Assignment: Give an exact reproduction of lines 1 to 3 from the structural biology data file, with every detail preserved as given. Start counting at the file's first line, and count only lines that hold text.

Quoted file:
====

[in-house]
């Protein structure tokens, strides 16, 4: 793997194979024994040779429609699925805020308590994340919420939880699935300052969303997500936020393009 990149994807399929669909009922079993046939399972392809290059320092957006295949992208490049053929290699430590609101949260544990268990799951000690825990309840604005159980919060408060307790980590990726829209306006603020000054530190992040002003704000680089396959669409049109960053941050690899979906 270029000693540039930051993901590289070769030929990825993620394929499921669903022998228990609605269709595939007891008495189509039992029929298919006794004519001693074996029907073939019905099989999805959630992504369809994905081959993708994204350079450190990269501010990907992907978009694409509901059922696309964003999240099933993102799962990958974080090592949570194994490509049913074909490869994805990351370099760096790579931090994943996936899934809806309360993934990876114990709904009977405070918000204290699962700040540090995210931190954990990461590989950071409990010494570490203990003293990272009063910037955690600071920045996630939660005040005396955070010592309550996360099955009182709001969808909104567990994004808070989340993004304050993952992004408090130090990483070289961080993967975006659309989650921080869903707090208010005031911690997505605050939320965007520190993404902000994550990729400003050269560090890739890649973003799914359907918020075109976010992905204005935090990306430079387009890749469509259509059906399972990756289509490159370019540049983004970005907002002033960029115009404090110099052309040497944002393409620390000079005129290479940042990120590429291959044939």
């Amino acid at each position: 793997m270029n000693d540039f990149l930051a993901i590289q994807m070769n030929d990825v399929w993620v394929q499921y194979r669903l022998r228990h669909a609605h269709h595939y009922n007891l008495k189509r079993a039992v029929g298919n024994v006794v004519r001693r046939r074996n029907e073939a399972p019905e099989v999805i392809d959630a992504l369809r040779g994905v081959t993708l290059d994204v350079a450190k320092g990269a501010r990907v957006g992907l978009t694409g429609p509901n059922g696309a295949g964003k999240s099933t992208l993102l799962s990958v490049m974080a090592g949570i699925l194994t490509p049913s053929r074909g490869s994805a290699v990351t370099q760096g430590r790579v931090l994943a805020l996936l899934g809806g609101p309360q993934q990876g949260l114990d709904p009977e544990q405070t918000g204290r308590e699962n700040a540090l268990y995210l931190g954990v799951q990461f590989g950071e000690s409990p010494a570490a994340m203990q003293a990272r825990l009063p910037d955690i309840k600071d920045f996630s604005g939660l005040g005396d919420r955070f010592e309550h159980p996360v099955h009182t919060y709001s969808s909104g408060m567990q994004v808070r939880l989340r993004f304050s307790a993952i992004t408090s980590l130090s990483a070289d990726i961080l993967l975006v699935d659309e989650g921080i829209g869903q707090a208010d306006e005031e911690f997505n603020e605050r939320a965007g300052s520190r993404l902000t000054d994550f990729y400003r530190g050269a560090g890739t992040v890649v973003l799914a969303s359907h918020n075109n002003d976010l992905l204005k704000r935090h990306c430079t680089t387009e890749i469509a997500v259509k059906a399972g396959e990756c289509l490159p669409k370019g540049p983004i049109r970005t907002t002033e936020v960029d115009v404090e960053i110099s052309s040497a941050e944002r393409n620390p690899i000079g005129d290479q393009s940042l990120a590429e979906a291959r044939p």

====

[in-house]
């Protein structure tokens, strides 16, 4: 793997194979024994040779429609699925805020308590994340919420939880699935300052969303997500936020393009 990149994807399929669909009922079993046939399972392809290059320092957006295949992208490049053929290699430590609101949260544990268990799951000690825990309840604005159980919060408060307790980590990726829209306006603020000054530190992040002003704000680089396959669409049109960053941050690899979906 270029000693540039930051993901590289070769030929990825993620394929499921669903022998228990609605269709595939007891008495189509039992029929298919006794004519001693074996029907073939019905099989999805959630992504369809994905081959993708994204350079450190990269501010990907992907978009694409509901059922696309964003999240099933993102799962990958974080090592949570194994490509049913074909490869994805990351370099760096790579931090994943996936899934809806309360993934990876114990709904009977405070918000204290699962700040540090995210931190954990990461590989950071409990010494570490203990003293990272009063910037955690600071920045996630939660005040005396955070010592309550996360099955009182709001969808909104567990994004808070989340993004304050993952992004408090130090990483070289961080993967975006659309989650921080869903707090208010005031911690997505605050939320965007520190993404902000994550990729400003050269560090890739890649973003799914359907918020075109976010992905204005935090990306430079387009890749469509259509059906399972990756289509490159370019540049983004970005907002002033960029115009404090110099052309040497944002393409620390000079005129290479940042990120590429291959044939």
């Amino acid at each position: 793997m270029n000693d540039f990149l930051a993901i590289q994807m070769n030929d990825v399929w993620v394929q499921y194979r669903l022998r228990h669909a609605h269709h595939y009922n007891l008495k189509r079993a039992v029929g298919n024994v006794v004519r001693r046939r074996n029907e073939a399972p019905e099989v999805i392809d959630a992504l369809r040779g994905v081959t993708l290059d994204v350079a450190k320092g990269a501010r990907v957006g992907l978009t694409g429609p509901n059922g696309a295949g964003k999240s099933t992208l993102l799962s990958v490049m974080a090592g949570i699925l194994t490509p049913s053929r074909g490869s994805a290699v990351t370099q760096g430590r790579v931090l994943a805020l996936l899934g809806g609101p309360q993934q990876g949260l114990d709904p009977e544990q405070t918000g204290r308590e699962n700040a540090l268990y995210l931190g954990v799951q990461f590989g950071e000690s409990p010494a570490a994340m203990q003293a990272r825990l009063p910037d955690i309840k600071d920045f996630s604005g939660l005040g005396d919420r955070f010592e309550h159980p996360v099955h009182t919060y709001s969808s909104g408060m567990q994004v808070r939880l989340r993004f304050s307790a993952i992004t408090s980590l130090s990483a070289d990726i961080l993967l975006v699935d659309e989650g921080i829209g869903q707090a208010d306006e005031e911690f997505n603020e605050r939320a965007g300052s520190r993404l902000t000054d994550f990729y400003r530190g050269a560090g890739t992040v890649v973003l799914a969303s359907h918020n075109n002003d976010l992905l204005k704000r935090h990306c430079t680089t387009e890749i469509a997500v259509k059906a399972g396959e990756c289509l490159p669409k370019g540049p983004i049109r970005t907002t002033e936020v960029d115009v404090e960053i110099s052309s040497a941050e944002r393409n620390p690899i000079g005129d290479q393009s940042l990120a590429e979906a291959r044939p």